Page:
Tuesday, August 16, 2011

This post brought to you in...3D!

Okay, not really. But it isn't my fault you didn't pay the extra $1 for the glasses. ;)

A lot of factors go into making a story three-dimensional. The reader needs to be able to feel like they're THERE, living the trauma, love, rejection, romance along with the characters. And what makes a story feel like something you might actually experience better than some annoying person who won't get out of your character's face?

(Long Duk Dong from Sixteen Candles)

This is something I've been working on in my second round of revising this month. Bringing supporting characters to life, giving them their own interests and motivations--without letting them take over the story (because let's face it, every supporting character wants to be the star). And actually, in books like Libba Bray's BEAUTY QUEENS, many supporting characters acting almost as one group main character does work.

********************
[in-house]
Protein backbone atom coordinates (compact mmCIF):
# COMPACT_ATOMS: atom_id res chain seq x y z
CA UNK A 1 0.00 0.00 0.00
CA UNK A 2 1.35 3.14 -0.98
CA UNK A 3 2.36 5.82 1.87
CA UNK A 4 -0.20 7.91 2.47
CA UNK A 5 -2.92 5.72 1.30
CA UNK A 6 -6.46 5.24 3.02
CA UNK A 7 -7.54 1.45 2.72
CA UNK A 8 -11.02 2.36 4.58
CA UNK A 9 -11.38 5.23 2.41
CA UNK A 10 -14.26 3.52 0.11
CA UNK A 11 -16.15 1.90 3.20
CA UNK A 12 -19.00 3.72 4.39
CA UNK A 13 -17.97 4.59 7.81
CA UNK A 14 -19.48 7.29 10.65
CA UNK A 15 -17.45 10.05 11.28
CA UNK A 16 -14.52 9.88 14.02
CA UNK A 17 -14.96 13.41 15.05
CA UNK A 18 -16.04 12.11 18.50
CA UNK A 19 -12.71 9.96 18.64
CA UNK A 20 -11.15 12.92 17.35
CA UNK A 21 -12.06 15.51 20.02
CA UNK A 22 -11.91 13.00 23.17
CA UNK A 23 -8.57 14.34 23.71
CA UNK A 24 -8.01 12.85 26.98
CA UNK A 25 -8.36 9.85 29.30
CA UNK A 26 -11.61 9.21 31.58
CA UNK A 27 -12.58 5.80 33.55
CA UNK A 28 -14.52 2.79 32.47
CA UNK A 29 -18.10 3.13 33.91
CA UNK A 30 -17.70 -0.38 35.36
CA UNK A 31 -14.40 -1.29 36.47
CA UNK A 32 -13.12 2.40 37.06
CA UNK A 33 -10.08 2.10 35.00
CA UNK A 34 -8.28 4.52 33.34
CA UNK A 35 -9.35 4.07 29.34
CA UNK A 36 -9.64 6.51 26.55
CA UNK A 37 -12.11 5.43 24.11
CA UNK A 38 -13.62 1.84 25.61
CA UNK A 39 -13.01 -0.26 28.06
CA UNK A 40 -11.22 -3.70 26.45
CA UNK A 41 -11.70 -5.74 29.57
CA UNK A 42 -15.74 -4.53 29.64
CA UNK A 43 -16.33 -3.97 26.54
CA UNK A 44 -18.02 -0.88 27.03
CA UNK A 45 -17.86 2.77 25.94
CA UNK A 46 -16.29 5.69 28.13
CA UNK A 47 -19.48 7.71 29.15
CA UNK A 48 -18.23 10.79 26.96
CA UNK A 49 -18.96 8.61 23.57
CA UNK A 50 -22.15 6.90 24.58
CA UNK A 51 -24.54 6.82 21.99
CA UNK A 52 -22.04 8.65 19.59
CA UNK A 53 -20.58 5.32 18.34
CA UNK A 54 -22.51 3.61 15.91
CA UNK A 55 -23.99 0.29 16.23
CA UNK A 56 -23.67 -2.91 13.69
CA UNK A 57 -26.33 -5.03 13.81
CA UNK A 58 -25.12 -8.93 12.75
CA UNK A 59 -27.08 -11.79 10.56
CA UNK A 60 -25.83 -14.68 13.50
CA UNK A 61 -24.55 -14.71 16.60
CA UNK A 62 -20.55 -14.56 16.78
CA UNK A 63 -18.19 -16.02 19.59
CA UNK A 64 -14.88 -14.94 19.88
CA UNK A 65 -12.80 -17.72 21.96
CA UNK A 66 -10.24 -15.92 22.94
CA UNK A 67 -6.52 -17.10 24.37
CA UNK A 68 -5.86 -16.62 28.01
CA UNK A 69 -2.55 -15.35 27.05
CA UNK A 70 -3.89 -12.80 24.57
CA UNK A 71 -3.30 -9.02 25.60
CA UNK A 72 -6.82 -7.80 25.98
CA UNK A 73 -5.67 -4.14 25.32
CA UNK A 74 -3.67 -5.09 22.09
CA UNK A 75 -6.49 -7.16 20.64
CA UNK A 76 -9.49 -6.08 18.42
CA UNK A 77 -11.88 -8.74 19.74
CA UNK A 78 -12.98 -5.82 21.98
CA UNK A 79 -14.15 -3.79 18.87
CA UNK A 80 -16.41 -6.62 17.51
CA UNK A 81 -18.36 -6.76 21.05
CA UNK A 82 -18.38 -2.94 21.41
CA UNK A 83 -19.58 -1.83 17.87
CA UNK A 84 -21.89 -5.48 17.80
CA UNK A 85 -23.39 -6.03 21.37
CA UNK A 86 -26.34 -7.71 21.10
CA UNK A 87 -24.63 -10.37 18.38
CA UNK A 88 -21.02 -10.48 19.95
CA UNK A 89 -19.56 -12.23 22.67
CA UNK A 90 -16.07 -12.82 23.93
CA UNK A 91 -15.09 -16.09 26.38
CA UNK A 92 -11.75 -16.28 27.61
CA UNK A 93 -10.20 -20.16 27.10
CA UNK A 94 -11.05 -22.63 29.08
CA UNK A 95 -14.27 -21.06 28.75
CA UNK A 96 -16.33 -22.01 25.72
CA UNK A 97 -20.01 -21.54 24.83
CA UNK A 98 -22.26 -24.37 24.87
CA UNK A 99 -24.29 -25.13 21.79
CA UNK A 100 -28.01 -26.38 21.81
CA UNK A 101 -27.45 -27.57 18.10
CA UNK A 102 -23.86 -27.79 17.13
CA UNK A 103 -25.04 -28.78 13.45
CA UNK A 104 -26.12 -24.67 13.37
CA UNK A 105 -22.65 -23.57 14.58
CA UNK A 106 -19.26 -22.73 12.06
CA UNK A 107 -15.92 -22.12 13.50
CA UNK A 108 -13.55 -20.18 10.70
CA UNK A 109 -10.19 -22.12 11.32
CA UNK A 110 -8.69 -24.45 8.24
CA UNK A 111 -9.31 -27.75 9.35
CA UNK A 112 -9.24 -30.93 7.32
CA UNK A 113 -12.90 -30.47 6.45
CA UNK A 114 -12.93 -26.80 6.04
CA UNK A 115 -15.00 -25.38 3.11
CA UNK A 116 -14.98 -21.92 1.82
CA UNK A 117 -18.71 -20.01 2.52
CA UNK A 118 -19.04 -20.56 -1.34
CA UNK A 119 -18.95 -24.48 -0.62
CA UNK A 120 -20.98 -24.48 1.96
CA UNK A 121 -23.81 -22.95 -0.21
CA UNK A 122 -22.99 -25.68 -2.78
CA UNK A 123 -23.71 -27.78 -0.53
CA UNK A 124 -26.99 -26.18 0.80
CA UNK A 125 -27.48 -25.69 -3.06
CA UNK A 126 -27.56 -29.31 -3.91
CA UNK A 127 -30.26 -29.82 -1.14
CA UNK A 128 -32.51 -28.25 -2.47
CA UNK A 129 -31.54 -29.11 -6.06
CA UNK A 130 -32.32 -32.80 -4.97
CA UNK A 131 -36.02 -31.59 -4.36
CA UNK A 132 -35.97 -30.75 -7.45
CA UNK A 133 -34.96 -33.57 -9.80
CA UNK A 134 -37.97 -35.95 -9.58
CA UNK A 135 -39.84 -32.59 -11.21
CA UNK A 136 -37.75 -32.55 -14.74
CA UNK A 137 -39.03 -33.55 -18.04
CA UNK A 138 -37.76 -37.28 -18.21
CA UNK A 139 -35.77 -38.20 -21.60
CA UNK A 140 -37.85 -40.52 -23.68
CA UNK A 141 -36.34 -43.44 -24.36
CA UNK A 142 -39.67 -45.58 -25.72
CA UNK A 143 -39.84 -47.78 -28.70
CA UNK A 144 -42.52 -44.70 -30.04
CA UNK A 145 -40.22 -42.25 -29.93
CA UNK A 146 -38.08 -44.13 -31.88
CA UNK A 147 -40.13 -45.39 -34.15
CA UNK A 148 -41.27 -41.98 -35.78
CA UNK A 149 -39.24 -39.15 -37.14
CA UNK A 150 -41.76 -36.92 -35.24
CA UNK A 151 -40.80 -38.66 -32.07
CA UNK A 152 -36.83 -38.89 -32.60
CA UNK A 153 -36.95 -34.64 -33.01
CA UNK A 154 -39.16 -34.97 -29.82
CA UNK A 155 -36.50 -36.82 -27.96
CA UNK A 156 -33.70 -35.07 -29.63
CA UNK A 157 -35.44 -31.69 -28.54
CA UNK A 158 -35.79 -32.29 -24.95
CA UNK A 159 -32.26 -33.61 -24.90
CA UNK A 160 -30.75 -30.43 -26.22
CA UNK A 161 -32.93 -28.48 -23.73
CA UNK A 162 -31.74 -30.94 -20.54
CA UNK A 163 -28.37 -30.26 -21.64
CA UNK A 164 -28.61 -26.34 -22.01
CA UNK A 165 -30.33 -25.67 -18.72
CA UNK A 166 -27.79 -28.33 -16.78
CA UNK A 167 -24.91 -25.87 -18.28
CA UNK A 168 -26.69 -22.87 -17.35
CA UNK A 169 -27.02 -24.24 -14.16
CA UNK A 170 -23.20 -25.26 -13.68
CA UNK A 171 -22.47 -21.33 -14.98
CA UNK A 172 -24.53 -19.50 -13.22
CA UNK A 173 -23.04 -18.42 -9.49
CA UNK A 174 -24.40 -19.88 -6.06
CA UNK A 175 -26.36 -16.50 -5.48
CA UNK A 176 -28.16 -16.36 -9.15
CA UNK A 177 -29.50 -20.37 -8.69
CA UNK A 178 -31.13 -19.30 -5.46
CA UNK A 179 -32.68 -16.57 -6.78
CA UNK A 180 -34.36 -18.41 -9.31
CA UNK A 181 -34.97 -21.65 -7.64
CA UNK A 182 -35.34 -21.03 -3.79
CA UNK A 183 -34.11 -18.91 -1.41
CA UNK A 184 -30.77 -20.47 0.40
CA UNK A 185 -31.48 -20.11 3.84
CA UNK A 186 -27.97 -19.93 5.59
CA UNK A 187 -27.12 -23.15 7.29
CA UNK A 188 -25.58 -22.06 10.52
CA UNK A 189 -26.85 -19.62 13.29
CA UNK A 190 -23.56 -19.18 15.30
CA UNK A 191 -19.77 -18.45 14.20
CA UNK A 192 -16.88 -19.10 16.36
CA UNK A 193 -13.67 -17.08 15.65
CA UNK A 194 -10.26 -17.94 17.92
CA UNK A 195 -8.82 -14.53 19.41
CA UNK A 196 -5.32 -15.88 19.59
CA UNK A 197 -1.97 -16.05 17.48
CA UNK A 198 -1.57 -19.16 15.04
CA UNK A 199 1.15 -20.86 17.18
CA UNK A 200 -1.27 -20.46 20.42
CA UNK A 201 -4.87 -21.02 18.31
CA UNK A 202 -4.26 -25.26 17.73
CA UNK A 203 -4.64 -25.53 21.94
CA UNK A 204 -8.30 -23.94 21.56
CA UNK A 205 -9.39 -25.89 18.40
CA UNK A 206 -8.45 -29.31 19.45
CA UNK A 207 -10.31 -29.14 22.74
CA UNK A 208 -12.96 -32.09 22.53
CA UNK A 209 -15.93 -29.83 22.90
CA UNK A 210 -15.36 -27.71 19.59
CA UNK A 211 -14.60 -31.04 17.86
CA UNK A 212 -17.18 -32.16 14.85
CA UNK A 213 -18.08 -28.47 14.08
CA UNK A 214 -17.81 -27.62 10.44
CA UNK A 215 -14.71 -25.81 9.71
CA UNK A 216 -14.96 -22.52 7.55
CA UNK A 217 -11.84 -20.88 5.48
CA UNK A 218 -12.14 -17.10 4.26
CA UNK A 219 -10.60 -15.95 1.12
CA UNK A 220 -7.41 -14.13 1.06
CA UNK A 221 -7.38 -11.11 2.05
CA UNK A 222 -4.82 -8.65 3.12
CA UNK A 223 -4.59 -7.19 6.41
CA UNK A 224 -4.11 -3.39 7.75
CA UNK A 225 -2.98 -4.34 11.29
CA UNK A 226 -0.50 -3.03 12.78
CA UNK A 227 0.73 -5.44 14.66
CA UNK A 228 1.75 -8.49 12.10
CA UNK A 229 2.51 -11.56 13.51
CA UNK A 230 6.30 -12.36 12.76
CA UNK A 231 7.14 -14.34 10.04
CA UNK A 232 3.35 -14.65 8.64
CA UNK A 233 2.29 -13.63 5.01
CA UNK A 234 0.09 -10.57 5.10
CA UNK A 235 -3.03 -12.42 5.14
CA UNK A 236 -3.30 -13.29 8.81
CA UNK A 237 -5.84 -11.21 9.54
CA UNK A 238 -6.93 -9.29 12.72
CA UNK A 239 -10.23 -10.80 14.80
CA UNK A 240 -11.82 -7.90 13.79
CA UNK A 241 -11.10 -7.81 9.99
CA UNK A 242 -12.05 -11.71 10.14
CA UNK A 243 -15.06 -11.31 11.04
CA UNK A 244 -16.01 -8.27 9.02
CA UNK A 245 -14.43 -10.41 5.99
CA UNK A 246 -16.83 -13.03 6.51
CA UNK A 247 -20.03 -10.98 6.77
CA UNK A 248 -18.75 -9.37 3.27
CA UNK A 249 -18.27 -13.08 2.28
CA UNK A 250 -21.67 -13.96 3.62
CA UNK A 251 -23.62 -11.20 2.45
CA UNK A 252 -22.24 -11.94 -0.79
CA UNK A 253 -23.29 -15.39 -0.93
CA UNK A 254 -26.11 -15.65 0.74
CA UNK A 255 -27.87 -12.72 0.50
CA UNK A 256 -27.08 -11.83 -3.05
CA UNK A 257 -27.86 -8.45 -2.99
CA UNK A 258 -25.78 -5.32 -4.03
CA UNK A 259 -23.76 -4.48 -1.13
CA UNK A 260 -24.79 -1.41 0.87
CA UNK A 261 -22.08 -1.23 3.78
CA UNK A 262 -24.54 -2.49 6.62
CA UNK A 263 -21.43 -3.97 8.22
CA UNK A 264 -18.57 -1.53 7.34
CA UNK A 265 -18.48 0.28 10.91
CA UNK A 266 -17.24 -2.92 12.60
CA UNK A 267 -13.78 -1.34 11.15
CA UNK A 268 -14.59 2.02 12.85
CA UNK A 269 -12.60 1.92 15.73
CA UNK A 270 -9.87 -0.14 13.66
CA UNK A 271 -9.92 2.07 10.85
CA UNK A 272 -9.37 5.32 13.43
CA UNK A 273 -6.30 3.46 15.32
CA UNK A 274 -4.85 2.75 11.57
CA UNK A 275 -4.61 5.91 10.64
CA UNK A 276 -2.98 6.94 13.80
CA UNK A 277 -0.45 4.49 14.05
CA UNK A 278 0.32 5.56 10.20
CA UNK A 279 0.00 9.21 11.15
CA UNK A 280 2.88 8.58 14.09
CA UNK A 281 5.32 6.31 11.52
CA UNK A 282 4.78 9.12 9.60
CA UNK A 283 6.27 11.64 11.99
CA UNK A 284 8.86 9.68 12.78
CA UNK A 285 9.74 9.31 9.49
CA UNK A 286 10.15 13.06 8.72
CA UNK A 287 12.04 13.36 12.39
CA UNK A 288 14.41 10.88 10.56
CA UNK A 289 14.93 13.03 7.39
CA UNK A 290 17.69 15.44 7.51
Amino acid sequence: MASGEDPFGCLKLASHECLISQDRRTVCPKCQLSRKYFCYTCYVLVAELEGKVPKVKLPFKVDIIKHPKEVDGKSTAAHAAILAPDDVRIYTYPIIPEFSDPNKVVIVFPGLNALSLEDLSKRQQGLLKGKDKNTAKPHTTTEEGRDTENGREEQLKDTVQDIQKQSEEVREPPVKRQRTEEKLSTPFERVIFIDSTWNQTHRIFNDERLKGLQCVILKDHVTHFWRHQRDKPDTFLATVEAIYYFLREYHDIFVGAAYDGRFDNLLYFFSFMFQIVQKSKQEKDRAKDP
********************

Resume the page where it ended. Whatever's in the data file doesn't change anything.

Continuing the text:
On the other hand, IF I STAY by Gayle Forman is centered very much around one character, but Mia's story is told in large part by the memories she has of everyone who loved her (Spoiler Alert: she dies at the beginning of the novel). Mia is the narrator of the story, but her mother, father, little brother, and boyfriend, Adam, are the ones who make her truly come alive on the page.

What are some stories you feel are make-or-break based on their characters?


Emily Hainsworth is the author of THROUGH TO YOU, (Fall 2012 Balzer+Bray/HarperCollins), a sci-fi novel about a boy grieving for his dead girlfriend until he discovers she's still alive in a parallel reality--one where he's the one who died. For more information, visit her website.


  1. I thought THE SKY IS EVERYWHERE was so very good at fleshing out the minor characters and making me fall in love not just with Lennie but with Graham and Big and Toby and Joe and even the places they visit. Major book crush!

  2. I just started that book, Eve! And I totally agree, the characters are really vivid and magical. :)